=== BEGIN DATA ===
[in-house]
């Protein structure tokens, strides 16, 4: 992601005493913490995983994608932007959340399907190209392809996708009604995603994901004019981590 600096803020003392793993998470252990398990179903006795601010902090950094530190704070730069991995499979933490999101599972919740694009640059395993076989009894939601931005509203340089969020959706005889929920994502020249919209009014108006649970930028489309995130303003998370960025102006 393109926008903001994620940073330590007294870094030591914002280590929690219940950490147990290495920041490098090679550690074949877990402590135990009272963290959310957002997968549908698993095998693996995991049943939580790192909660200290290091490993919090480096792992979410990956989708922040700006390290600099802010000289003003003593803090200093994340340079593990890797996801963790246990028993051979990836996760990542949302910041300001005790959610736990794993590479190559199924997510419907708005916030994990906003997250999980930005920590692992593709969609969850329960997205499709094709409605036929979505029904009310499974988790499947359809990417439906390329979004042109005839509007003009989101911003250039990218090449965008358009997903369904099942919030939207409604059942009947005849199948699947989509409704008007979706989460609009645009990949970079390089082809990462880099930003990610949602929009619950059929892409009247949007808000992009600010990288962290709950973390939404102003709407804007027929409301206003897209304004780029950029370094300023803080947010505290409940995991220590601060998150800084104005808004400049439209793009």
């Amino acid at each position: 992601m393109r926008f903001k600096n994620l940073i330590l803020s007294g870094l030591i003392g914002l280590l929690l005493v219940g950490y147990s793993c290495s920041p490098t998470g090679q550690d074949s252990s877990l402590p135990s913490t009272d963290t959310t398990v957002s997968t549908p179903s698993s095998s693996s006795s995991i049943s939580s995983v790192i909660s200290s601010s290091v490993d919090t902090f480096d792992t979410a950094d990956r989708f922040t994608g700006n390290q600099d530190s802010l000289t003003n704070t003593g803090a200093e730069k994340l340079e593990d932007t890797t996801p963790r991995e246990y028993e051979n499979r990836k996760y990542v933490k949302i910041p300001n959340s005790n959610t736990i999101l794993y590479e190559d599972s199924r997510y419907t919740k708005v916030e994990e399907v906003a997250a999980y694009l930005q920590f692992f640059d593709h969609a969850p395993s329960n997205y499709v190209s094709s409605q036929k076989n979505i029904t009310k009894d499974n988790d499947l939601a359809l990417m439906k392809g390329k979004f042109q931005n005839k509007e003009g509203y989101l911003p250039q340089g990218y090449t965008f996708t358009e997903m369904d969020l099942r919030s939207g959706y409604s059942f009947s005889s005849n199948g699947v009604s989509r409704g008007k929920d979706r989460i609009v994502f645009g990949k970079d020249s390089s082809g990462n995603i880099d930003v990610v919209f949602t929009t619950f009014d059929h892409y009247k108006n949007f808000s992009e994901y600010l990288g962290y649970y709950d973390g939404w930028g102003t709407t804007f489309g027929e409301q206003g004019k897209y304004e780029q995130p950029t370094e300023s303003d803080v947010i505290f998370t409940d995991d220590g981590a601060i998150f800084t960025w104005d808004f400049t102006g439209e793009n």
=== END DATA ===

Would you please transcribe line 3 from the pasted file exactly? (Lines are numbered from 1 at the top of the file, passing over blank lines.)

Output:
């Amino acid at each position: 992601m393109r926008f903001k600096n994620l940073i330590l803020s007294g870094l030591i003392g914002l280590l929690l005493v219940g950490y147990s793993c290495s920041p490098t998470g090679q550690d074949s252990s877990l402590p135990s913490t009272d963290t959310t398990v957002s997968t549908p179903s698993s095998s693996s006795s995991i049943s939580s995983v790192i909660s200290s601010s290091v490993d919090t902090f480096d792992t979410a950094d990956r989708f922040t994608g700006n390290q600099d530190s802010l000289t003003n704070t003593g803090a200093e730069k994340l340079e593990d932007t890797t996801p963790r991995e246990y028993e051979n499979r990836k996760y990542v933490k949302i910041p300001n959340s005790n959610t736990i999101l794993y590479e190559d599972s199924r997510y419907t919740k708005v916030e994990e399907v906003a997250a999980y694009l930005q920590f692992f640059d593709h969609a969850p395993s329960n997205y499709v190209s094709s409605q036929k076989n979505i029904t009310k009894d499974n988790d499947l939601a359809l990417m439906k392809g390329k979004f042109q931005n005839k509007e003009g509203y989101l911003p250039q340089g990218y090449t965008f996708t358009e997903m369904d969020l099942r919030s939207g959706y409604s059942f009947s005889s005849n199948g699947v009604s989509r409704g008007k929920d979706r989460i609009v994502f645009g990949k970079d020249s390089s082809g990462n995603i880099d930003v990610v919209f949602t929009t619950f009014d059929h892409y009247k108006n949007f808000s992009e994901y600010l990288g962290y649970y709950d973390g939404w930028g102003t709407t804007f489309g027929e409301q206003g004019k897209y304004e780029q995130p950029t370094e300023s303003d803080v947010i505290f998370t409940d995991d220590g981590a601060i998150f800084t960025w104005d808004f400049t102006g439209e793009n």